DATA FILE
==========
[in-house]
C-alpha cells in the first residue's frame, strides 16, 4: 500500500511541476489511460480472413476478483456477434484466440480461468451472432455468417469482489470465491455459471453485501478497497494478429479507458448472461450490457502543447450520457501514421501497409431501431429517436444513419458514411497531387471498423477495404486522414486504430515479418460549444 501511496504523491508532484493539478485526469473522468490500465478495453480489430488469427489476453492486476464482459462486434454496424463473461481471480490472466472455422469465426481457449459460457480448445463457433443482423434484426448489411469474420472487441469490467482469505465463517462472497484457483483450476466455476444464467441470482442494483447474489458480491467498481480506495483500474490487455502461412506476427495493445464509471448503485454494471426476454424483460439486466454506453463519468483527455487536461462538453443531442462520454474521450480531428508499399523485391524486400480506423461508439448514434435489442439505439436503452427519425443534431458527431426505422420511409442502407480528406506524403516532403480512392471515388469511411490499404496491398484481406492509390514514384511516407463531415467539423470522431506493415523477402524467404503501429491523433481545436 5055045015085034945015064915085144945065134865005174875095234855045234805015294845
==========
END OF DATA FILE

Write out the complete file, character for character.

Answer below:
[in-house]
C-alpha cells in the first residue's frame, strides 16, 4: 500500500511541476489511460480472413476478483456477434484466440480461468451472432455468417469482489470465491455459471453485501478497497494478429479507458448472461450490457502543447450520457501514421501497409431501431429517436444513419458514411497531387471498423477495404486522414486504430515479418460549444 501511496504523491508532484493539478485526469473522468490500465478495453480489430488469427489476453492486476464482459462486434454496424463473461481471480490472466472455422469465426481457449459460457480448445463457433443482423434484426448489411469474420472487441469490467482469505465463517462472497484457483483450476466455476444464467441470482442494483447474489458480491467498481480506495483500474490487455502461412506476427495493445464509471448503485454494471426476454424483460439486466454506453463519468483527455487536461462538453443531442462520454474521450480531428508499399523485391524486400480506423461508439448514434435489442439505439436503452427519425443534431458527431426505422420511409442502407480528406506524403516532403480512392471515388469511411490499404496491398484481406492509390514514384511516407463531415467539423470522431506493415523477402524467404503501429491523433481545436 5055045015085034945015064915085144945065134865005174875095234855045234805015294845